Empowering the Working Filipina during the Pandemic
Studies have said that the pandemic has undone the gender equality progress of the past 10 years. How can we regain lost footing for the good of our female workforce?
As society marches towards embracing gender equality in all its facets, the pandemic is threatening to reverse whatever progress we’ve attained in recent years. With the virus outbreak still around, a study reveals that women are nearly twice as likely to lose their jobs compared to men.
As of May last year, the numbers tell us that women make up close to 40% of global employment, but account for more than 50% of job losses in total. Coincidentally, the challenges of unpaid care, which has only been amplified by the health crisis, fall immoderately on women.
On that note, stories about mothers leaving their corporate jobs to tend to their children also aren’t new. The discourse surrounding how we can better empower mommy-professionals have long been on the table. And while there are notable adjustments, there’s still a long way to go.
This back-pedaling isn’t only a strike against women and the advocacies we fight for, but for our economy as well.
Women and leadership
The Philippines has one of the highest percentages of female leadership in the ASEAN. To put into context: one source cites that, in the Southeast Asian Region, the average ratio of men to women in high-ranking positions is 54 to 100.
Except for the Philippines, the inclusion of women leadership positions is generally low throughout the region.
It bears mentioning that we outperform our neighboring nations when it comes to gender equality in the workplace. In fact, another study reveals that the Philippines tops a list of 32 countries with the highest number of women leaders in management.
Ironically, we also have one of the lowest female participation in the workforce.
That established, how do we inspire women to more actively engage in corporate and creative circles, considering how new work arrangements are taking shape today?
The economic impact of the working mom’s coronavirus-initiated problems is pegged at $341 billion. Not only are women losing their jobs faster than men, but mommy professionals are finding it hard to balance parenthood and their careers, too, as the lines are now easily blurred at home.
Furthermore, multiple studies note that single moms are among the hardest hit by the pandemic.
All these mentioned, it is worrisome how the female labor force involvement rate has crashed to less than 50% in April 2020 — the first time the digits have been this low since 1986.
With inadequate childcare support from the government and increased responsibility for parents to be more openly part of their children’s education, working mothers are often left with no choice; oftentimes leading to heightened stress levels and decreased work efficiency.
That said, employers must consider these factors when selecting female candidates for employment. What’s more, the battle to combat predisposed biases about women should be an ongoing fight for all of us to champion.
Conversations — not immediate solutions — are key to lasting change
There are no immediate solutions to problems as complex as motherhood and their stance in the workplace.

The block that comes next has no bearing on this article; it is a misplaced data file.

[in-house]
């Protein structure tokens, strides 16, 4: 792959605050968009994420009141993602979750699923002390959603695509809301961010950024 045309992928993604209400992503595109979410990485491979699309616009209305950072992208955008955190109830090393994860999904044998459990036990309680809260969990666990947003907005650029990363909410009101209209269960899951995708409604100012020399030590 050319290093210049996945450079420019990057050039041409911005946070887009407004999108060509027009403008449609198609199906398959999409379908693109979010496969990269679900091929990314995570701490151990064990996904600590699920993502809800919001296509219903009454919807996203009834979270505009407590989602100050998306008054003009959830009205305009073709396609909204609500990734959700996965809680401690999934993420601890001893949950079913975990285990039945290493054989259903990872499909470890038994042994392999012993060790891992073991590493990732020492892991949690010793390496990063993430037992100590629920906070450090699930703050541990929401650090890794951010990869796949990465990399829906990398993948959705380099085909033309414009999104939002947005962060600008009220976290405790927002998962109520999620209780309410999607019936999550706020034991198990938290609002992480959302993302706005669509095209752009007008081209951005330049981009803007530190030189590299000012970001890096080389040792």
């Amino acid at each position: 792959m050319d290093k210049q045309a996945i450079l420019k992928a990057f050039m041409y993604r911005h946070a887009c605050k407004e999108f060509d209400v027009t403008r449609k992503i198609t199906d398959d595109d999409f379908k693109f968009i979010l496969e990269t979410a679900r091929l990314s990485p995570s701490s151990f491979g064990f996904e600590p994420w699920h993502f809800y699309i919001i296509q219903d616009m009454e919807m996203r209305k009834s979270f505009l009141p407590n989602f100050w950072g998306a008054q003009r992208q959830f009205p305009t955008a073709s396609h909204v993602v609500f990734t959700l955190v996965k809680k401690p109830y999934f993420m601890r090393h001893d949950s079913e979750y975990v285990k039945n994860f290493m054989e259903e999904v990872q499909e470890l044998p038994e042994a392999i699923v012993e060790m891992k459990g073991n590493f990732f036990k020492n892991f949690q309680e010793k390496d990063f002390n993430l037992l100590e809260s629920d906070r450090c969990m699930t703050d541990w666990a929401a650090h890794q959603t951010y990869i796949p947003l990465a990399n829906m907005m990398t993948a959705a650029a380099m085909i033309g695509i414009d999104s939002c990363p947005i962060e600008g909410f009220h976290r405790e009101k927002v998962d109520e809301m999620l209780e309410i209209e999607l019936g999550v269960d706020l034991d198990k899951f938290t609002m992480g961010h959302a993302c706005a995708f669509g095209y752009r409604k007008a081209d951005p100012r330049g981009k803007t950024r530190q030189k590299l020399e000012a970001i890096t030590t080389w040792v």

As the world has had to shift to the digital space almost entirely with little to no warning, it is imperative that we strive toward inclusion and empathy every step of the way to ensure a collective approach to societal progression.
We should learn to embrace benefits and work structures that are tailor-fit to support moms, women, and guardians in general. From increasing informal communication touchpoints to shortening work hours and fostering healthy communities, employers must make the effort to listen to the people who help make the company.
With the apparent lack of support from the government, private entities are more obligated to fill the gaps.
Nonetheless, it is equally crucial to ask more questions as it is to propose solutions.
What is the biggest challenge concerning women in the professional setting? How safe do women feel in the office? How are working moms encouraged to be their most talented selves, all while helping them keep grounded in family relationships?
What other perks are companies yet to explore in the name of building healthy parents? How are hiring guidelines adjusted to accommodate skillful single moms? How else can we diversify parental leaves? What else can we do to curate a workplace that cultivates both competence and inclusion?
Furthermore, horrific tales of sexual misconduct continue to abound in mainstream conversations. As not every guideline on harassment is perfectly implemented at all times, what other safety precautions can we follow to further prevent chilling male machismo practices in the workplace?
Empowerment is a process
As we have so much more to unlearn and acquire, we must keep discourse alive. There is no one-size-fits-all strategy to the emancipation from misogynistic practices. Women empowerment is not a product we sell, but a culture we continue to break our way into.
The female workforce is undoubtedly very important, and it is ever-growing. And like every living thing, evolution is a science that we cannot escape. Only this time, it is critical that we keep bringing to light women’s issues and plights to help shape how progress takes form.
In the relevant words of Michelle Williams: "Imagine a world where women succeed because of their work environment and not in spite of it".